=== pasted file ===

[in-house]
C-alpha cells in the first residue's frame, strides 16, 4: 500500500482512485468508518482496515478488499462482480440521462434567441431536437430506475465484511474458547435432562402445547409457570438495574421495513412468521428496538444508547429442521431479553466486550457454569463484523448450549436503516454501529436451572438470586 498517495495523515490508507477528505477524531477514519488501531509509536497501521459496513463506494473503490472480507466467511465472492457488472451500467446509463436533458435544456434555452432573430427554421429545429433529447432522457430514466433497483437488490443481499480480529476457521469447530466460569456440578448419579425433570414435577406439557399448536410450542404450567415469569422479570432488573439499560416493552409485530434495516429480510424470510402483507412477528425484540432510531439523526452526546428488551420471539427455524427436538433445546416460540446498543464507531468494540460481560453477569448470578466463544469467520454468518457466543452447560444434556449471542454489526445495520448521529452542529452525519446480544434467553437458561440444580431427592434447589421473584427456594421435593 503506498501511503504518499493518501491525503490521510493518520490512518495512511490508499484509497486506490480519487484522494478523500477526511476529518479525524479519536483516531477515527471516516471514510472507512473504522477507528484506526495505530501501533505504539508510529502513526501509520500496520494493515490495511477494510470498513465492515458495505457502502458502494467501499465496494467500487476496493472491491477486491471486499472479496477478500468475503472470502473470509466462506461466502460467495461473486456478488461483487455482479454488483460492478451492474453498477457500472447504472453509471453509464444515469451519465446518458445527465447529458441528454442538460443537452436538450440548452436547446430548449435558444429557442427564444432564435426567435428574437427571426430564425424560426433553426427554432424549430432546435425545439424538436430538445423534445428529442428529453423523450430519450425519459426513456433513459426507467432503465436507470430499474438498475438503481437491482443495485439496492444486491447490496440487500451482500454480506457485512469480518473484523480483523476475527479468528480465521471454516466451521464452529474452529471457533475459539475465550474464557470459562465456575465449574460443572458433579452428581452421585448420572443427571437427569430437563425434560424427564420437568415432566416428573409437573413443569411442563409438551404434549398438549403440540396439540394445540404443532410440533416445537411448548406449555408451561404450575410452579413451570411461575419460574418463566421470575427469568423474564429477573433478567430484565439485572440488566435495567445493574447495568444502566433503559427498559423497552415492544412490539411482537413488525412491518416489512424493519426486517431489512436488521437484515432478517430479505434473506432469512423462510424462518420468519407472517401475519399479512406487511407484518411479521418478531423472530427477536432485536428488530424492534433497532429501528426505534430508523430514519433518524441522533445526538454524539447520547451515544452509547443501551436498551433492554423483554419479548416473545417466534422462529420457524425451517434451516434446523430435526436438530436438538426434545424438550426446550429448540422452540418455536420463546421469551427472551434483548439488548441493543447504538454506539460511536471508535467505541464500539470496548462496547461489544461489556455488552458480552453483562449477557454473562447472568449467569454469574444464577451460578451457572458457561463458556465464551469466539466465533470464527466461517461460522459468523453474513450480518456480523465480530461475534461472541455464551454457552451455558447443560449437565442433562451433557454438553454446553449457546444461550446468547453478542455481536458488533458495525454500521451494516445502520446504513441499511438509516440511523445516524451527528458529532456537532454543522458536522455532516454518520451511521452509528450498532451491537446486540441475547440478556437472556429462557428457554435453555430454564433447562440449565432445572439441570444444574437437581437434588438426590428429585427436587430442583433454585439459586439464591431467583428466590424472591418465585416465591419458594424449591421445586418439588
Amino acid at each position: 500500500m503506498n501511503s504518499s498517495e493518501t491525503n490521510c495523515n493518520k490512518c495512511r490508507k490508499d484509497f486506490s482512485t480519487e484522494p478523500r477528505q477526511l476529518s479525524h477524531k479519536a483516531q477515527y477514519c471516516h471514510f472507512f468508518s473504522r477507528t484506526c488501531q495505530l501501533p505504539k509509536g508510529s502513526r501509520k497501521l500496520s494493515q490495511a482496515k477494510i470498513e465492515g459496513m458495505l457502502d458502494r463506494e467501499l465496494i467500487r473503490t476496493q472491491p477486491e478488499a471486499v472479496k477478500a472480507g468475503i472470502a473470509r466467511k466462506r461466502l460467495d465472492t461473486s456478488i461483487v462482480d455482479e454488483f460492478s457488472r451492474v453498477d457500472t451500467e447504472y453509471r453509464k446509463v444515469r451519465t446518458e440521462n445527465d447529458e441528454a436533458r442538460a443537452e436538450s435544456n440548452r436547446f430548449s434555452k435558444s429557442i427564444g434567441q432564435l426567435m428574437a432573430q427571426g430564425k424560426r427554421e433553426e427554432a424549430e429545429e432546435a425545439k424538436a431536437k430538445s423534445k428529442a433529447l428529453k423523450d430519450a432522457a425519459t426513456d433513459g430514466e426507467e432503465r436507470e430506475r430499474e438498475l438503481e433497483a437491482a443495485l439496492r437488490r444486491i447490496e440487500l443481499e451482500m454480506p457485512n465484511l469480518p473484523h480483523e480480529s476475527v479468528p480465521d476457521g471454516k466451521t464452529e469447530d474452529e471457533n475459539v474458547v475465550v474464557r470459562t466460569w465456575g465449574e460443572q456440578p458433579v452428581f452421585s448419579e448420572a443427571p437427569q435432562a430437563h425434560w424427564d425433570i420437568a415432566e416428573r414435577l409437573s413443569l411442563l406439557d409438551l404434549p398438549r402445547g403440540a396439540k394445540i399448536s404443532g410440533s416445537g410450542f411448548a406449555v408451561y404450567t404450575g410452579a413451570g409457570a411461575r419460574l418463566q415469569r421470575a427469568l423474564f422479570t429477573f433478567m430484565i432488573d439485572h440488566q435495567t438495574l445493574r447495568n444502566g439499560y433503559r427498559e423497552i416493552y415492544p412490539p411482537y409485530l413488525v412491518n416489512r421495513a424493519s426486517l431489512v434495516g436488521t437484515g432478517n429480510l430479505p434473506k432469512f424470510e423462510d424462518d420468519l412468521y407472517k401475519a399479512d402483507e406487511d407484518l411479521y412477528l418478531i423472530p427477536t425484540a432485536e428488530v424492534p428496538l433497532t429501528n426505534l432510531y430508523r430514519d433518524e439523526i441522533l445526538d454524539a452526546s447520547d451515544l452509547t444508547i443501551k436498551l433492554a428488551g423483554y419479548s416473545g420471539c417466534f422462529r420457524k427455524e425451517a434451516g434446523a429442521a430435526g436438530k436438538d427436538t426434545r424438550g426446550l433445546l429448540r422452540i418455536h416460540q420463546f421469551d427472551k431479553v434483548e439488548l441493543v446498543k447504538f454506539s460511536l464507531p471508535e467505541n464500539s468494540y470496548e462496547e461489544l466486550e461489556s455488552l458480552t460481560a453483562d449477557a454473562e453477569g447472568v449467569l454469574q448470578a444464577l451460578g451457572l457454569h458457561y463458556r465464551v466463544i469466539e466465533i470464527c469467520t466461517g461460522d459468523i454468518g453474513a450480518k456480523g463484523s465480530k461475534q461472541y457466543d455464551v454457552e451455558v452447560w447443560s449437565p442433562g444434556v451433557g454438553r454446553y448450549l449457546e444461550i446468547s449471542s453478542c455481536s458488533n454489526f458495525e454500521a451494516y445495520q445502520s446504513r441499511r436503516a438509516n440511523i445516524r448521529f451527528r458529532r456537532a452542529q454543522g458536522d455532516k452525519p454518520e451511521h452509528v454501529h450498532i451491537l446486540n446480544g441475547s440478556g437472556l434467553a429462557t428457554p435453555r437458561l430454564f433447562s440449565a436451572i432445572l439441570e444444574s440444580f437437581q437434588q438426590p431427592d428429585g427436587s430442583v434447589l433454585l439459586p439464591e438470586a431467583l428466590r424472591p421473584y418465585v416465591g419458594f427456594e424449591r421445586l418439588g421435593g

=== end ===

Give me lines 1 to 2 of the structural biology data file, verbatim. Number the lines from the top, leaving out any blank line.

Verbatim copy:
[in-house]
C-alpha cells in the first residue's frame, strides 16, 4: 500500500482512485468508518482496515478488499462482480440521462434567441431536437430506475465484511474458547435432562402445547409457570438495574421495513412468521428496538444508547429442521431479553466486550457454569463484523448450549436503516454501529436451572438470586 498517495495523515490508507477528505477524531477514519488501531509509536497501521459496513463506494473503490472480507466467511465472492457488472451500467446509463436533458435544456434555452432573430427554421429545429433529447432522457430514466433497483437488490443481499480480529476457521469447530466460569456440578448419579425433570414435577406439557399448536410450542404450567415469569422479570432488573439499560416493552409485530434495516429480510424470510402483507412477528425484540432510531439523526452526546428488551420471539427455524427436538433445546416460540446498543464507531468494540460481560453477569448470578466463544469467520454468518457466543452447560444434556449471542454489526445495520448521529452542529452525519446480544434467553437458561440444580431427592434447589421473584427456594421435593 503506498501511503504518499493518501491525503490521510493518520490512518495512511490508499484509497486506490480519487484522494478523500477526511476529518479525524479519536483516531477515527471516516471514510472507512473504522477507528484506526495505530501501533505504539508510529502513526501509520500496520494493515490495511477494510470498513465492515458495505457502502458502494467501499465496494467500487476496493472491491477486491471486499472479496477478500468475503472470502473470509466462506461466502460467495461473486456478488461483487455482479454488483460492478451492474453498477457500472447504472453509471453509464444515469451519465446518458445527465447529458441528454442538460443537452436538450440548452436547446430548449435558444429557442427564444432564435426567435428574437427571426430564425424560426433553426427554432424549430432546435425545439424538436430538445423534445428529442428529453423523450430519450425519459426513456433513459426507467432503465436507470430499474438498475438503481437491482443495485439496492444486491447490496440487500451482500454480506457485512469480518473484523480483523476475527479468528480465521471454516466451521464452529474452529471457533475459539475465550474464557470459562465456575465449574460443572458433579452428581452421585448420572443427571437427569430437563425434560424427564420437568415432566416428573409437573413443569411442563409438551404434549398438549403440540396439540394445540404443532410440533416445537411448548406449555408451561404450575410452579413451570411461575419460574418463566421470575427469568423474564429477573433478567430484565439485572440488566435495567445493574447495568444502566433503559427498559423497552415492544412490539411482537413488525412491518416489512424493519426486517431489512436488521437484515432478517430479505434473506432469512423462510424462518420468519407472517401475519399479512406487511407484518411479521418478531423472530427477536432485536428488530424492534433497532429501528426505534430508523430514519433518524441522533445526538454524539447520547451515544452509547443501551436498551433492554423483554419479548416473545417466534422462529420457524425451517434451516434446523430435526436438530436438538426434545424438550426446550429448540422452540418455536420463546421469551427472551434483548439488548441493543447504538454506539460511536471508535467505541464500539470496548462496547461489544461489556455488552458480552453483562449477557454473562447472568449467569454469574444464577451460578451457572458457561463458556465464551469466539466465533470464527466461517461460522459468523453474513450480518456480523465480530461475534461472541455464551454457552451455558447443560449437565442433562451433557454438553454446553449457546444461550446468547453478542455481536458488533458495525454500521451494516445502520446504513441499511438509516440511523445516524451527528458529532456537532454543522458536522455532516454518520451511521452509528450498532451491537446486540441475547440478556437472556429462557428457554435453555430454564433447562440449565432445572439441570444444574437437581437434588438426590428429585427436587430442583433454585439459586439464591431467583428466590424472591418465585416465591419458594424449591421445586418439588